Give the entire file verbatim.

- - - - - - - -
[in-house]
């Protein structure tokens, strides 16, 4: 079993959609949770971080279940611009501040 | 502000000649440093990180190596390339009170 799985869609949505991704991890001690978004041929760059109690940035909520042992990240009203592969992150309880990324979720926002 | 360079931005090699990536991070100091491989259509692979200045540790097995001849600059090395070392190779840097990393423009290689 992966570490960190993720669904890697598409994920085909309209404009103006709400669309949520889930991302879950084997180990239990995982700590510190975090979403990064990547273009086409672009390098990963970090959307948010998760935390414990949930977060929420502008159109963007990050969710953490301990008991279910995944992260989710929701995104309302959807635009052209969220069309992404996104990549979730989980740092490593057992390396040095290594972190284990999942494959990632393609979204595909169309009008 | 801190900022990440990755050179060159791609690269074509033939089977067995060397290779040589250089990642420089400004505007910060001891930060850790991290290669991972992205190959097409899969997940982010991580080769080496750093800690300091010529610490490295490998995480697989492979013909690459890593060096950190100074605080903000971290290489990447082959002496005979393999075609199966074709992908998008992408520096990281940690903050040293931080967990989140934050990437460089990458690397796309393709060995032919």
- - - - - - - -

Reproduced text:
[in-house]
């Protein structure tokens, strides 16, 4: 079993959609949770971080279940611009501040 | 502000000649440093990180190596390339009170 799985869609949505991704991890001690978004041929760059109690940035909520042992990240009203592969992150309880990324979720926002 | 360079931005090699990536991070100091491989259509692979200045540790097995001849600059090395070392190779840097990393423009290689 992966570490960190993720669904890697598409994920085909309209404009103006709400669309949520889930991302879950084997180990239990995982700590510190975090979403990064990547273009086409672009390098990963970090959307948010998760935390414990949930977060929420502008159109963007990050969710953490301990008991279910995944992260989710929701995104309302959807635009052209969220069309992404996104990549979730989980740092490593057992390396040095290594972190284990999942494959990632393609979204595909169309009008 | 801190900022990440990755050179060159791609690269074509033939089977067995060397290779040589250089990642420089400004505007910060001891930060850790991290290669991972992205190959097409899969997940982010991580080769080496750093800690300091010529610490490295490998995480697989492979013909690459890593060096950190100074605080903000971290290489990447082959002496005979393999075609199966074709992908998008992408520096990281940690903050040293931080967990989140934050990437460089990458690397796309393709060995032919």